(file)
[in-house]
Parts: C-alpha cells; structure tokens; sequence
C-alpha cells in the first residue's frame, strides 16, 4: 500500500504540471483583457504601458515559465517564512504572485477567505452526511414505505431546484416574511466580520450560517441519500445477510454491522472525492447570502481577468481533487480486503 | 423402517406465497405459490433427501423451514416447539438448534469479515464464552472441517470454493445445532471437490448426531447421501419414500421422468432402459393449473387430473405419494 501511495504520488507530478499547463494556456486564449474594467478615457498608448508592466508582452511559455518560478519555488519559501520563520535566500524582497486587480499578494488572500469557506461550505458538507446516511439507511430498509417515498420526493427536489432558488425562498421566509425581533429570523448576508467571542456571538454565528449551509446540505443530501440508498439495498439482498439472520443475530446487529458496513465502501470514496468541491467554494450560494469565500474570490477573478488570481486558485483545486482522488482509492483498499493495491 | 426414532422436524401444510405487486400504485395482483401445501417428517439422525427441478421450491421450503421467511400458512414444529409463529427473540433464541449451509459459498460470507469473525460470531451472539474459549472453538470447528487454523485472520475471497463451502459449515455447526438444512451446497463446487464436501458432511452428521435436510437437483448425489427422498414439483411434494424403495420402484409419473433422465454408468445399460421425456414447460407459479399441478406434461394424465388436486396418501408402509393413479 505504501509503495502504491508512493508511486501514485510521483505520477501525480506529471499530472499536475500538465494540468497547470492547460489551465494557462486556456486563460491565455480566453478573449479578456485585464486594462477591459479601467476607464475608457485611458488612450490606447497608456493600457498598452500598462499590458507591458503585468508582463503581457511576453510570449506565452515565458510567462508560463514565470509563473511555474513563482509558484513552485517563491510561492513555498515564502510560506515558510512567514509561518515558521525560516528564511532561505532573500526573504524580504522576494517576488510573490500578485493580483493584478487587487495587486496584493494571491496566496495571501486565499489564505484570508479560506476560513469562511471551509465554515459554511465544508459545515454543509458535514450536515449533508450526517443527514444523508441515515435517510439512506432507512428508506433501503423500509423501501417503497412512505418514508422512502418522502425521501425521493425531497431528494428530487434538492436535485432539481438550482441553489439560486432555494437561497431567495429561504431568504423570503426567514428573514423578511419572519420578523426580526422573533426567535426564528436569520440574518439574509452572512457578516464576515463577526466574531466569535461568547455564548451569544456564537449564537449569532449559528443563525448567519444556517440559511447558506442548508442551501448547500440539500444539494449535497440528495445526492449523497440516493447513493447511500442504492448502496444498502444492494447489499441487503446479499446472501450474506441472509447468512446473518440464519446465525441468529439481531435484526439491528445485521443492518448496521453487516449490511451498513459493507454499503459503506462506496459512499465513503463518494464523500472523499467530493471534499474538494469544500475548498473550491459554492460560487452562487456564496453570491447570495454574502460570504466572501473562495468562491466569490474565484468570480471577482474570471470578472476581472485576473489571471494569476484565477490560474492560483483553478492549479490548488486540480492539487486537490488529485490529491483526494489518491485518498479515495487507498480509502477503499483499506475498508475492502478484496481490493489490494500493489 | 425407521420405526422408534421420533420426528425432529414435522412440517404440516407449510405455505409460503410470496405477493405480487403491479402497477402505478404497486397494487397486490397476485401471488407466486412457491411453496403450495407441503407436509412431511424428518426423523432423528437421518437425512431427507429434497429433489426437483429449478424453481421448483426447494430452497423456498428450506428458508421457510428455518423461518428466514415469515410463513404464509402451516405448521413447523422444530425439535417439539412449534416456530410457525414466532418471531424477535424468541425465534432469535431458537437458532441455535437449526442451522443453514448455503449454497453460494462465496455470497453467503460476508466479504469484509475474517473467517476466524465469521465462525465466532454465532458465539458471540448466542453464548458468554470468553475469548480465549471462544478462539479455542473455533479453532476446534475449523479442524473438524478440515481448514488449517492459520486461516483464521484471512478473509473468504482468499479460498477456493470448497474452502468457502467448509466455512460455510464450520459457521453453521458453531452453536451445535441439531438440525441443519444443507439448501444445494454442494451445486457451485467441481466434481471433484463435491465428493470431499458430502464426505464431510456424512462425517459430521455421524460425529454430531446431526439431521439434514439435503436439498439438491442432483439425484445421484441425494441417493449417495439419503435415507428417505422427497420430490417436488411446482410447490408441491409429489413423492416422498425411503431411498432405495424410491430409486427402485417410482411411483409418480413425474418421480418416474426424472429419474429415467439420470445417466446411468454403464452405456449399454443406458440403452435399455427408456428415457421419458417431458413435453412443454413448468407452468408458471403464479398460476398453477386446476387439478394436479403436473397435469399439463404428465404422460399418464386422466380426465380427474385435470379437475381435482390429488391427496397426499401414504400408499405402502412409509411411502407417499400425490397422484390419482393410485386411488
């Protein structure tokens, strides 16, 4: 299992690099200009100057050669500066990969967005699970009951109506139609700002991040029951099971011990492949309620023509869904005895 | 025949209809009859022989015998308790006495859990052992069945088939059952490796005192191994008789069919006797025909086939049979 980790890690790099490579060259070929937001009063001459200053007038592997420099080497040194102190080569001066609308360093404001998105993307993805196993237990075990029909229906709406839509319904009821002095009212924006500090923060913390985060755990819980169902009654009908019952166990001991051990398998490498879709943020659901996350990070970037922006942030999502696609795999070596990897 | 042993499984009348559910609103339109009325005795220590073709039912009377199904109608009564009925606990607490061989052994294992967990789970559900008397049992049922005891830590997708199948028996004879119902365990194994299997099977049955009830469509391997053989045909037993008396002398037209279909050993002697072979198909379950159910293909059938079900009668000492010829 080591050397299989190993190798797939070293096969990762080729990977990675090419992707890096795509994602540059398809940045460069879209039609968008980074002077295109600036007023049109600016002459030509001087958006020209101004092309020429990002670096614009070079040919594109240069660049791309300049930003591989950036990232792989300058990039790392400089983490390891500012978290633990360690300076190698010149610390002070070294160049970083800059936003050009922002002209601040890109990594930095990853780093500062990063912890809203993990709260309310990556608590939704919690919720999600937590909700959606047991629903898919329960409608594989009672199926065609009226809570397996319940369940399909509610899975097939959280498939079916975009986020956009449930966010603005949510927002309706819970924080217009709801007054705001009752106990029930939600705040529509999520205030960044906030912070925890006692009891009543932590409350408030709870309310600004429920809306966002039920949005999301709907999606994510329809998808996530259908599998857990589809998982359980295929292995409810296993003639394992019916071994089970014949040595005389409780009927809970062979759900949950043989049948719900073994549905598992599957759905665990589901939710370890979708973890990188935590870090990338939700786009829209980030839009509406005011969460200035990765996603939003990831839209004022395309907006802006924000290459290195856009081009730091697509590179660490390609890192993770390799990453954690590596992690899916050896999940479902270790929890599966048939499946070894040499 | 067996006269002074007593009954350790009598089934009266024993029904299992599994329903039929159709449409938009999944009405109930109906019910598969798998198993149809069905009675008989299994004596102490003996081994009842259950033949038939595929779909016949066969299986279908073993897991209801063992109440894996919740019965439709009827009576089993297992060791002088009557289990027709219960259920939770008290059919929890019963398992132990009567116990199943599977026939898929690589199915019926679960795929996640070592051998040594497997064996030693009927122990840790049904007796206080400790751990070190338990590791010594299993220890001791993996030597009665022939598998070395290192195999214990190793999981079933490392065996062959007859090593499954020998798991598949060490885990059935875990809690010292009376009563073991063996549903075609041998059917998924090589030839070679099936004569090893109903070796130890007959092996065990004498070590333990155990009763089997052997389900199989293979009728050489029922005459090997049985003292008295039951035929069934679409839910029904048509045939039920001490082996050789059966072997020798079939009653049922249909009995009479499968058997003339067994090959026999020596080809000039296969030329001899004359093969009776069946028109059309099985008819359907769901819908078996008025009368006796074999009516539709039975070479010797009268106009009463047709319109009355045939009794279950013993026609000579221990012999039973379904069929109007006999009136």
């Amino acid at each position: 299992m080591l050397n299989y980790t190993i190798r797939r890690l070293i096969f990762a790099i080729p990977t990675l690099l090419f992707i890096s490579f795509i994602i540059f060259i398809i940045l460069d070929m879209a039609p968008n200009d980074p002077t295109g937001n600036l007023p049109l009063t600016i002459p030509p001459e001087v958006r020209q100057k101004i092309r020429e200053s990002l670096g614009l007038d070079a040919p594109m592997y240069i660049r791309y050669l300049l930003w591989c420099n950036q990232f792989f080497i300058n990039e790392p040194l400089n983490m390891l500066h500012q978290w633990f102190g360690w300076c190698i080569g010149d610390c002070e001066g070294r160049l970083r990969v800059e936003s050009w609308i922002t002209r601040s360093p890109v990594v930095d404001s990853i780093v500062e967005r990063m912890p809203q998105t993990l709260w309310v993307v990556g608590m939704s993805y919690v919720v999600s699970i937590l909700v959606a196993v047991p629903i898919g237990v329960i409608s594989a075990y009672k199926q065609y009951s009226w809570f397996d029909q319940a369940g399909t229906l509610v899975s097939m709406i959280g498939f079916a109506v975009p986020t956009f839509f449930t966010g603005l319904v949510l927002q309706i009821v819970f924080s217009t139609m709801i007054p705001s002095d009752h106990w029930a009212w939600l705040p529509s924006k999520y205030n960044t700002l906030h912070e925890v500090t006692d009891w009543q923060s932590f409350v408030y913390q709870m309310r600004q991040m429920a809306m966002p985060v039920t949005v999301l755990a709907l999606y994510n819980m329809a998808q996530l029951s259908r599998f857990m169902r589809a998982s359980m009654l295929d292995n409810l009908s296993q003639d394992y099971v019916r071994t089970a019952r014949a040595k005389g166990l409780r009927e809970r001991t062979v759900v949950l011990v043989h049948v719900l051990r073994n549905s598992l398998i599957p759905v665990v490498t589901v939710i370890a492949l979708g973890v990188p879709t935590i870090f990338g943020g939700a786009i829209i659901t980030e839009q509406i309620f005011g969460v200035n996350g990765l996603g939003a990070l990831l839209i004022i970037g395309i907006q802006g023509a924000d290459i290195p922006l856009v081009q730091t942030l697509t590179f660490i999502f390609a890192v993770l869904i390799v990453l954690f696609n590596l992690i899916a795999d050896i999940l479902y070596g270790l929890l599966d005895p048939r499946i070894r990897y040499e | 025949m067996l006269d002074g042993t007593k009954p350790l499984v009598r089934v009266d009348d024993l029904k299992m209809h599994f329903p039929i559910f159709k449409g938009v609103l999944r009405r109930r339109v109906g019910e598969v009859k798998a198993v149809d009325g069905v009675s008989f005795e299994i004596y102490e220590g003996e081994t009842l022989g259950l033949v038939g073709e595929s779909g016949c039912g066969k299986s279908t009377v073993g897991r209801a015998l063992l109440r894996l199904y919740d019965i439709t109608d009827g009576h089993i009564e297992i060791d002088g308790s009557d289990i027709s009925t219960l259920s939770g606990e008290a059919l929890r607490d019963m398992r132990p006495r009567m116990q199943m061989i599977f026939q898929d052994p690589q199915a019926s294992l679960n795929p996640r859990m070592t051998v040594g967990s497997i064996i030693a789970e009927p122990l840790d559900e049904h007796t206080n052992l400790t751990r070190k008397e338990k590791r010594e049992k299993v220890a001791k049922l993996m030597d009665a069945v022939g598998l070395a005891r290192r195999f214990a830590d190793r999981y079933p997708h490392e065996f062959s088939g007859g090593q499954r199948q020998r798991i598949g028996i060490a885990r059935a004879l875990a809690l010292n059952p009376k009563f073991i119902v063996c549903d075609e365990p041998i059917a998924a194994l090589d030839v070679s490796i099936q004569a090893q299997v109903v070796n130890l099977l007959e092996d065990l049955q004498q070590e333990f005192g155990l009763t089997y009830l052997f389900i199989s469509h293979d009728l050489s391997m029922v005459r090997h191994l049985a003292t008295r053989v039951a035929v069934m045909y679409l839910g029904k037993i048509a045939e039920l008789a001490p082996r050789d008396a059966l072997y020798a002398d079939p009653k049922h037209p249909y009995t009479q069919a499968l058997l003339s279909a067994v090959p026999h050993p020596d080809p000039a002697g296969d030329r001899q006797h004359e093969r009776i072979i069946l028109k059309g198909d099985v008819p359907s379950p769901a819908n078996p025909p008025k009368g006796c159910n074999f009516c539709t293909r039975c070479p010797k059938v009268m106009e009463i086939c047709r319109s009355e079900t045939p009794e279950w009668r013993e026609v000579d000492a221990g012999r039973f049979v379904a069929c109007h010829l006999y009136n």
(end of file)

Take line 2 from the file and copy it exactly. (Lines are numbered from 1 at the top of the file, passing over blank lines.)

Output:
Parts: C-alpha cells; structure tokens; sequence